What is CSS? What You Should Know

CSS stands for Cascading Style Sheets and is one of the web’s three basic building blocks along with HTML and Javascript. It can be said that CSS is the face of the web, and thus handles everything that has to do with design. With the help of CSS, you can achieve everything from choosing fonts on text to making beautiful animations.

What can you do with CSS?

All possible ways to change the style of the text can be accomplished with CSS. You can make the text bold, pink or large. You can also make links different from other text by making the link text blue and underlined. CSS can also be used to determine what should happen to a user holding the mouse pointer over a text. For some reason, you may want the text to change color from green to purple when you hold the mouse pointer over the text and switch back to green when you move the mouse pointer again.

You can also do a lot that has nothing to do with text. Many types of geometric shapes or other shapes can be created with CSS. For example, a circle that becomes oval when you hold it

How to use CSS?

To be able to use CSS, you first need a basic understanding of how HTML works. The CSS code points out HTML elements to be able to choose what you want to apply a certain design to. We can start from a standard paragraph written like this with HTML:

<p> I’m a regular paragraph! </p>

You can change the color of the paragraph by entering CSS code correctly in the HTML element’s start tag. Here’s how to make the text blue:

<p style = “color: blue”>
I’m a regular paragraph! </p>

The attribute style is used here, where color is set to blue. Instead of “color: blue”, you could type “font-size: 20px” to resize the text to 20 pixels. The same pattern is consistently followed with “thing-to-change: change value”. However, using CSS in the HTML tags can make the HTML code messy and difficult to maintain. Therefore, you usually put the CSS code in a separate document and refer to that document from the HTML document.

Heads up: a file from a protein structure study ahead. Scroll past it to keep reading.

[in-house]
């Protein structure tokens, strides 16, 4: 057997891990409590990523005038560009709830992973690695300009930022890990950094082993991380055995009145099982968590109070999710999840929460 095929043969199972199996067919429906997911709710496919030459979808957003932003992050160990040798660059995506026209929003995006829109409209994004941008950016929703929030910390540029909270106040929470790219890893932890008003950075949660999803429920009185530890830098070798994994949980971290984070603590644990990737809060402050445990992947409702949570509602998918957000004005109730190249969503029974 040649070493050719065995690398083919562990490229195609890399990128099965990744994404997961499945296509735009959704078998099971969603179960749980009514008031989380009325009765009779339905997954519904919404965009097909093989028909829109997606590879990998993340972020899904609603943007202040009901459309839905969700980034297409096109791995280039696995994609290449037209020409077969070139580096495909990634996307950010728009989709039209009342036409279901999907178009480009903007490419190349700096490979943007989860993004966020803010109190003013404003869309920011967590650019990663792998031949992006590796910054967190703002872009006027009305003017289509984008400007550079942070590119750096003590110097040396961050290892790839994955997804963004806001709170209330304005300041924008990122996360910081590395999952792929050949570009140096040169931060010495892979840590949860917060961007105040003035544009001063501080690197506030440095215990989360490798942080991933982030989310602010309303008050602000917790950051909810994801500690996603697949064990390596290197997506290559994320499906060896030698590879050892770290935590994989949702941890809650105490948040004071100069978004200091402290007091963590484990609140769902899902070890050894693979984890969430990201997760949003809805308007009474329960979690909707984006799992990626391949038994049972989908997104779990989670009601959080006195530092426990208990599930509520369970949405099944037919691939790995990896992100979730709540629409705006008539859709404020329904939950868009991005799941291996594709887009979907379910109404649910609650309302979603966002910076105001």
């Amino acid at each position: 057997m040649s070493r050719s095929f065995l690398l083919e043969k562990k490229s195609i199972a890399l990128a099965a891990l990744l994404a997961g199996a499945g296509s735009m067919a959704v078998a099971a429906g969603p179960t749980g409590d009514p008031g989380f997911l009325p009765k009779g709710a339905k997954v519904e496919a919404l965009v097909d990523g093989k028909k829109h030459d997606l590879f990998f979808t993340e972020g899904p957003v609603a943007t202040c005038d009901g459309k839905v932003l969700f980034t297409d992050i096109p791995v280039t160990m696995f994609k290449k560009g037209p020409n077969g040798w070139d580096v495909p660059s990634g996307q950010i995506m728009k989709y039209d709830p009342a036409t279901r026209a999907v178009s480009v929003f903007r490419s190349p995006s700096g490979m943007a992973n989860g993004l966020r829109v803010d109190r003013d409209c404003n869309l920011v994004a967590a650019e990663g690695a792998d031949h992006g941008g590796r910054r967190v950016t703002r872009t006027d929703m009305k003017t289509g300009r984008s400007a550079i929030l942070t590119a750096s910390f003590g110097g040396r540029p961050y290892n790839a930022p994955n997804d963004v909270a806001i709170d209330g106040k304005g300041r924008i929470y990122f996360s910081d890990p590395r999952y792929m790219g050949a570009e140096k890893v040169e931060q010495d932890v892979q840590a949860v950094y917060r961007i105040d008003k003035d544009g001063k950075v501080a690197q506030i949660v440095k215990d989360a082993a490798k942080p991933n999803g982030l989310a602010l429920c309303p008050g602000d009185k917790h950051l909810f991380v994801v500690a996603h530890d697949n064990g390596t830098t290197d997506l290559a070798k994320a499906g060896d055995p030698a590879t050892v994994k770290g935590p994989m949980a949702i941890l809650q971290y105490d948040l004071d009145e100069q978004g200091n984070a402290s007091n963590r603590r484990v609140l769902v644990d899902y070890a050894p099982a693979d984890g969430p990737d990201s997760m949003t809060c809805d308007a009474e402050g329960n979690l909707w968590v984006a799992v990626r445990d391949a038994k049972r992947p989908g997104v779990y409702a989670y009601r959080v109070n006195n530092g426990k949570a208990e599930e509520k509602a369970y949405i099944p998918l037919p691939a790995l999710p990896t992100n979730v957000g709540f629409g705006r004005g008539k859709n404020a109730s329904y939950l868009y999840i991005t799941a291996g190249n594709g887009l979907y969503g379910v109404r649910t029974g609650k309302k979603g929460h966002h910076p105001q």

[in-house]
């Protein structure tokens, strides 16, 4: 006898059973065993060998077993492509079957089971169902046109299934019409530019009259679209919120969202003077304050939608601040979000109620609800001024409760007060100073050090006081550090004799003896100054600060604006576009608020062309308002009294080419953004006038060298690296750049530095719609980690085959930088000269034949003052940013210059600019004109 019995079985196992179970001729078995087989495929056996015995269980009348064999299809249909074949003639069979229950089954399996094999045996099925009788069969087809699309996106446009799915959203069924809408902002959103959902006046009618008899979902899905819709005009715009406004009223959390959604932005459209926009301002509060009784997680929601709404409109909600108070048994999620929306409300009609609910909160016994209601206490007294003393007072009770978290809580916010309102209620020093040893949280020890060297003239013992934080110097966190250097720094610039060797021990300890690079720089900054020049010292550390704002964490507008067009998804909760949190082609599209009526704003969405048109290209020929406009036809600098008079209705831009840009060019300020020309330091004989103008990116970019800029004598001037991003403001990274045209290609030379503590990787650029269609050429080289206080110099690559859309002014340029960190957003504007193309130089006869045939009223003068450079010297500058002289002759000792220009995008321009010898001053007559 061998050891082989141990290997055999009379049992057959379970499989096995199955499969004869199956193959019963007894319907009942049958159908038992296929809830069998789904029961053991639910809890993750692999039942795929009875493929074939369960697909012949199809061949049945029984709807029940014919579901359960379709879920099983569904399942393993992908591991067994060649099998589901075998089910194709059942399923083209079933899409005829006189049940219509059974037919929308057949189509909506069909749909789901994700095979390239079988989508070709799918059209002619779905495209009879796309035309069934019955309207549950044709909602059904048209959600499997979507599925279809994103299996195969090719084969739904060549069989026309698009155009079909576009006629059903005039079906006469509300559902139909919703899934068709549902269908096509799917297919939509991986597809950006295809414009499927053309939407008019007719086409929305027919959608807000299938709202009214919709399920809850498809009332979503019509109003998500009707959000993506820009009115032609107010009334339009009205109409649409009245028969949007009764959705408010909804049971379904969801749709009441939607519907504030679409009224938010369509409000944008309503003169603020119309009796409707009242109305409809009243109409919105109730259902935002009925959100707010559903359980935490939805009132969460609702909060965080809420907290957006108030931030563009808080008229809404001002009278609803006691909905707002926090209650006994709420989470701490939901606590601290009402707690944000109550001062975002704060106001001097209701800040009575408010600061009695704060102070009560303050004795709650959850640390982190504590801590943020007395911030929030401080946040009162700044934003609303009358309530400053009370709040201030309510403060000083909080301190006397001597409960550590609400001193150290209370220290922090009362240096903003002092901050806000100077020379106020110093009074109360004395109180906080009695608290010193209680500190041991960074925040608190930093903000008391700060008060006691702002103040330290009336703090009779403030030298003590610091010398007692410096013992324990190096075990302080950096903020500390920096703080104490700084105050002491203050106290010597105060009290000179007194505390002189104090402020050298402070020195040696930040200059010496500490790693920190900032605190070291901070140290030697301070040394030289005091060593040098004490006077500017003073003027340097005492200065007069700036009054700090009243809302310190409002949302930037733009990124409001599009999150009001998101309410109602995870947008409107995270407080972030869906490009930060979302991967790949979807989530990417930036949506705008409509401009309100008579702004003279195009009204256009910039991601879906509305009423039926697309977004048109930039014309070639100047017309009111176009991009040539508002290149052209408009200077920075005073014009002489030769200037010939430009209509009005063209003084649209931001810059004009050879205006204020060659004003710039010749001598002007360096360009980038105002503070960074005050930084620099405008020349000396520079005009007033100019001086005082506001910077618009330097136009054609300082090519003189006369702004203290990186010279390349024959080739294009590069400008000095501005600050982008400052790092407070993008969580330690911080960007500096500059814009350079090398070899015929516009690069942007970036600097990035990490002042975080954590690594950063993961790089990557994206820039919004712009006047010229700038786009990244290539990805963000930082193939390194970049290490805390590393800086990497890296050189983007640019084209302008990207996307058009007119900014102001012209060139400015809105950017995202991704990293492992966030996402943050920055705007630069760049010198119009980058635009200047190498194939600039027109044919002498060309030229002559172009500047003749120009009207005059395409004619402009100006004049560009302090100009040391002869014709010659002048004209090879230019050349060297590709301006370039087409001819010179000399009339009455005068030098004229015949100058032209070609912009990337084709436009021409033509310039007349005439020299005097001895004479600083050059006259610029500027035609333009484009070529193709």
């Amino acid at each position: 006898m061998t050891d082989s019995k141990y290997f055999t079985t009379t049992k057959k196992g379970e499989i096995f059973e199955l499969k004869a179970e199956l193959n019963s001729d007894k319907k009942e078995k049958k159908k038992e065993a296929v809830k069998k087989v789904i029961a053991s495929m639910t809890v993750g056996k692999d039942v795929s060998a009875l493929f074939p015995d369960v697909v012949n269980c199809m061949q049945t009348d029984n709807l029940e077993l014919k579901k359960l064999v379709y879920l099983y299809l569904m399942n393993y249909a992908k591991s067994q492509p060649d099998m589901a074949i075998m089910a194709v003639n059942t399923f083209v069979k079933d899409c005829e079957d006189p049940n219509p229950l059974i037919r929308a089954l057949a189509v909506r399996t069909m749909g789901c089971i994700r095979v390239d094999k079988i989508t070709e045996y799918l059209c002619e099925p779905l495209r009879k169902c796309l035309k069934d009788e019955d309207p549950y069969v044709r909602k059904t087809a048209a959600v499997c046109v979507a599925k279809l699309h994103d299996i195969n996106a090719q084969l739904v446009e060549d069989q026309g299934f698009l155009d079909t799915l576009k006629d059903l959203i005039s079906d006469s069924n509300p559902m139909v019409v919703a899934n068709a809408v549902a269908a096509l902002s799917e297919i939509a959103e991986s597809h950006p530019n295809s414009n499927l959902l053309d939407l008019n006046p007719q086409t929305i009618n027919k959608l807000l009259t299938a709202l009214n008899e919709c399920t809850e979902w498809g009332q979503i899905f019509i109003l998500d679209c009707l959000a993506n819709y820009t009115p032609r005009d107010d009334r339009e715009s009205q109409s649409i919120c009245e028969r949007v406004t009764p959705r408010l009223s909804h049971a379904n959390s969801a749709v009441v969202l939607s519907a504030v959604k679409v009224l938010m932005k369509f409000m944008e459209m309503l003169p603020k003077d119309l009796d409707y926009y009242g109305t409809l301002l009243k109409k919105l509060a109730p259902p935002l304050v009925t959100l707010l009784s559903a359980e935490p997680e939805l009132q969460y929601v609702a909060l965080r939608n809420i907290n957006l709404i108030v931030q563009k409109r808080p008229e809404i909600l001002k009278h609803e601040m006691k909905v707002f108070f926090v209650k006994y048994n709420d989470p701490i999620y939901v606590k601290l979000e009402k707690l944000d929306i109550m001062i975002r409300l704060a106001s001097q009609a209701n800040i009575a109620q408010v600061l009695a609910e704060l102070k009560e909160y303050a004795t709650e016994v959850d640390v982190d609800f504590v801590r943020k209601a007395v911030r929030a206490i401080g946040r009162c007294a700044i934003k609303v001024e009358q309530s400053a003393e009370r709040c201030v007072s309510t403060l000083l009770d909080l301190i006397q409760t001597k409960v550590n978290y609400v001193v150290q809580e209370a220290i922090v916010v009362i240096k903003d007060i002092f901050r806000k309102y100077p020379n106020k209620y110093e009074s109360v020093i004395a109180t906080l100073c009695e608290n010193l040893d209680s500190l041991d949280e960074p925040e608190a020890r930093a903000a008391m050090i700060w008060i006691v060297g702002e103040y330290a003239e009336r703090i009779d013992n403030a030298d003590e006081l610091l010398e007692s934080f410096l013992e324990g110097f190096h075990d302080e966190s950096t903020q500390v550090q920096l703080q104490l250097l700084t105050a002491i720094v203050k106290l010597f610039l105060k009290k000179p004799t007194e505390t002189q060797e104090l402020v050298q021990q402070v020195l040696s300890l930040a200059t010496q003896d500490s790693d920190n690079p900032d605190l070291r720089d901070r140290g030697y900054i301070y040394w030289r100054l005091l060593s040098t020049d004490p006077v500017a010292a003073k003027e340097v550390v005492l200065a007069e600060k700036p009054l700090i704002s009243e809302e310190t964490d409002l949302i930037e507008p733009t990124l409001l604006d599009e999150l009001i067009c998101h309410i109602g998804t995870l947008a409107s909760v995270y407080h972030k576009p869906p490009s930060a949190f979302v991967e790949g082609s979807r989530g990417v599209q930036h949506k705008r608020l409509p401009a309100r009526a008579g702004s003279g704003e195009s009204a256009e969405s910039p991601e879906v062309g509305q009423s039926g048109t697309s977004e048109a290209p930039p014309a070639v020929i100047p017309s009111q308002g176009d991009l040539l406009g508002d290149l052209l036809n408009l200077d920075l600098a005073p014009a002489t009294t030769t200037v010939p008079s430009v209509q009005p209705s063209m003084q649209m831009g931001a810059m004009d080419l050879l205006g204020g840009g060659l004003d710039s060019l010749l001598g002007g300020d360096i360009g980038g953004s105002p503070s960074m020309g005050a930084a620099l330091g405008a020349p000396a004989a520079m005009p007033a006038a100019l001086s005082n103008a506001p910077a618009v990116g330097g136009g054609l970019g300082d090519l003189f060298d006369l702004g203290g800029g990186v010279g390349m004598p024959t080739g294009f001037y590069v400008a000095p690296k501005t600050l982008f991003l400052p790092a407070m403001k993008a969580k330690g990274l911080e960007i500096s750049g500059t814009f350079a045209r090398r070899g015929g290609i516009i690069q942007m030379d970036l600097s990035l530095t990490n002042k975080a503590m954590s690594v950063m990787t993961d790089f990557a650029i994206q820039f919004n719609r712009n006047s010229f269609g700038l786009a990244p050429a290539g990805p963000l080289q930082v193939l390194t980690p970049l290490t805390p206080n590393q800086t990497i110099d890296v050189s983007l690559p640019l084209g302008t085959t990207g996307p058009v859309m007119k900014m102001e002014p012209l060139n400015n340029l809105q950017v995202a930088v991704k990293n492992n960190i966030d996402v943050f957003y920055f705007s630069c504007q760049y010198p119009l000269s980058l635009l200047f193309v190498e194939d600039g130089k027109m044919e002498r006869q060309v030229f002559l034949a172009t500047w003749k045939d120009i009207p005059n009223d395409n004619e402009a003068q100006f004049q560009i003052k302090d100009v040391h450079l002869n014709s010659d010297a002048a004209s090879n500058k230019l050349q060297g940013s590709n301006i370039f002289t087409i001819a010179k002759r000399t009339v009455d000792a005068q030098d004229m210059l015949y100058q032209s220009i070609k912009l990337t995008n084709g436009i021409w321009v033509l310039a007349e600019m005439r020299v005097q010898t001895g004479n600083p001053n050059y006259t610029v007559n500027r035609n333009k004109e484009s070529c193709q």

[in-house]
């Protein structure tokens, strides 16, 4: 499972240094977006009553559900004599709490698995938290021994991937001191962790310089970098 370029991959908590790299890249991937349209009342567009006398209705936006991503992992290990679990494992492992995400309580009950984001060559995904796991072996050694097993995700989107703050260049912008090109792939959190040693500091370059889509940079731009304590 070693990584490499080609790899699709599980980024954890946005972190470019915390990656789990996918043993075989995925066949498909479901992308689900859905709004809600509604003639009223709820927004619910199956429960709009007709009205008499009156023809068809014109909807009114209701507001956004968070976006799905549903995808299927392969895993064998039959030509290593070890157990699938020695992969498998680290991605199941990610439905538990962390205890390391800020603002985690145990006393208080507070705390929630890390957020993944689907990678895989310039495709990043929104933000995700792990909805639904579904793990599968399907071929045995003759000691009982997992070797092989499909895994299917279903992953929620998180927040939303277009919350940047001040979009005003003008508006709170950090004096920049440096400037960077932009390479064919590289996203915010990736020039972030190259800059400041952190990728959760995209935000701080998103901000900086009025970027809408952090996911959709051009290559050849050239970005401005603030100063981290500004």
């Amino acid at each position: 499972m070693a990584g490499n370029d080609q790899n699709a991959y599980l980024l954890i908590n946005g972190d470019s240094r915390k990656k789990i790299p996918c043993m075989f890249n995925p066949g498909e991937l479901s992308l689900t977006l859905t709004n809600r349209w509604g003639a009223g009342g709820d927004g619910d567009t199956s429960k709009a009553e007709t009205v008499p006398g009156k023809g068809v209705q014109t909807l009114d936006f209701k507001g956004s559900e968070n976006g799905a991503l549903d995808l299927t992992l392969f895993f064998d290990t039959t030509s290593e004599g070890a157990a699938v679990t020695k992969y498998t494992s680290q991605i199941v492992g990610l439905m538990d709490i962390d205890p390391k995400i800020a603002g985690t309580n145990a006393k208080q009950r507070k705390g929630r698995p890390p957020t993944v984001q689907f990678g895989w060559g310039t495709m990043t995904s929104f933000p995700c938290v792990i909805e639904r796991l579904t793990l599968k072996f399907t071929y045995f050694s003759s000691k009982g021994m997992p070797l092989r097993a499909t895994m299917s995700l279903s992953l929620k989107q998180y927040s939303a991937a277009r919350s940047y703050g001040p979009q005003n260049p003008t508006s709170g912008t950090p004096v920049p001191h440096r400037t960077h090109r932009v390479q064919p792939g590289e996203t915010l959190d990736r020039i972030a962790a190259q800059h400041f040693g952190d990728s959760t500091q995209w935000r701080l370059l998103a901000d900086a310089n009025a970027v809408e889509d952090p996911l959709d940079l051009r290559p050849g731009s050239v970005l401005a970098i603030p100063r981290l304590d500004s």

Another option is to use the style tag. CSS code can be entered between <style> and </style>. To access all the paragraph elements in an HTML document and make the text color of the paragraphs blue, you can type as follows:

<p> I’m a regular paragraph! </p>


p {color: blue; }


Within the style tags it says p {color: blue; }, which means that all paragraphs should have blue text color. In this way, you have separated the CSS from the HTML code.

If you want to change the text color in a specific paragraph, you can use a class for that element. You can access the class in the CSS by typing a period followed by the class name. Like this:

<p class = “blue”> I’m a regular paragraph! </p>
<p> I’m a regular paragraph! </p>


.blue {color: blue; }


The first paragraph was thus given the class “blue”, while the second paragraph was not given any class. The CSS code .blue {color: blue} means that all elements with the class blue should have blue text color. Note that if an h1 element or a completely different element were to have the class blue, the contents of those elements would also have blue text color.

To make shapes, the HTML element div can be used. A blue square can be created as follows:

<div class = “square”> </div>

.square {
width: 50px;
height: 50px;
background-color: blue;


Note that the div element is “empty”, so there is no text between the start and end tags. Instead, a width, a height, and a background color are set for the div element. When there are several things to change, these are separated by a semicolon according to the example above.

A common use for CSS is content positioning.

Maybe you want the text to be right-aligned instead of left-aligned.

Right-alignment of a paragraph is accomplished as follows:

<p class = “right”> I’m a regular paragraph! </p>


.right {text-align: right; }


Note that the class name does not have to be “right”, but can be changed to anything, as long as the same class name is used in the CSS code for the design to be applied. However, it can be smart to give the classes logical names based on what you are trying to accomplish.

CSS can be tricky to use, especially when more complicated designs are to be achieved. Something that makes it easier is that many of the design problems you may face have already been solved by someone else and it is therefore often possible to find a solution just by googling.

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